Mildew under Cetol

by Carolyn
(Cape Cod)

I spent hours stripping and refinishing the wood seats and combing on my sailboat.

I took it down to the bare wood, put three coats of Cetol on it and it looked good.

I put a tarp on the boat over the winter and I think it was too airtight.

I just uncovered it and the wood seats are covered in mildew, mostly where the grains in the wood are visible.

Why wouldn't the Cetol have sealed the wood enough to prevent moisture from getting in?

Do I have to sand all the wood down and start again?

How can I prevent this from happening again?

It looks awful!

Thanks!

Comments for Mildew under Cetol

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Jun 23, 2015
Mildew
by: Cal

Carolyn like mike said vinegar old school works, lime salts which are bleach, think simple not toxic, try a lemon on a copper pot you get bling.

I love bling without wasting my day and thinking about the destination.

What you want to be doing in the first place, like spending the whole summer scraping and varnishing, bin there done that, if you look at your skin it needs moisture you can spend time and money trying to look good.

Try this, flake salt and good oil and you and your boat will bling.

The sun and UV dry crack wood, a product I use is all natural it's called Krammers.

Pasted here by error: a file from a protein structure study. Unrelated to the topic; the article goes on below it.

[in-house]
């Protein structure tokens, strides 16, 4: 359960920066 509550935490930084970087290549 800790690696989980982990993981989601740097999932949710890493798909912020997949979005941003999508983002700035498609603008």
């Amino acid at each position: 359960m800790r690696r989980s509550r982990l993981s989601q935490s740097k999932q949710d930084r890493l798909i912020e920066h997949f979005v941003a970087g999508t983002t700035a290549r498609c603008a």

Best it's a lustre you will love, it smells nice, wipe down a bilge no more bilge smells.

Here's the web made in the states www.Kramerize.com not hard work just wipe with cloth.

Cal

Jun 21, 2015
Vinegar
by: Mike

I guess you are right about the cover having been too tight.

Mildew and mold just thrive in closed still moist environments, they don’t like it when the air moves.

Cetol is a type of oiled finish, it contains natural oils, the sort of organic material that mildew thrives on.

Most mildew removers are chlorine based.

Clear white vinegar is my preferred treatment for this sort of thing, it's safe enough to be splashed around with impunity.

It smells a bit but much better than bleach.

Besides they have been using vinegar to swab below decks on sailing ships for centuries, well at least those few who were bothered with hygiene.


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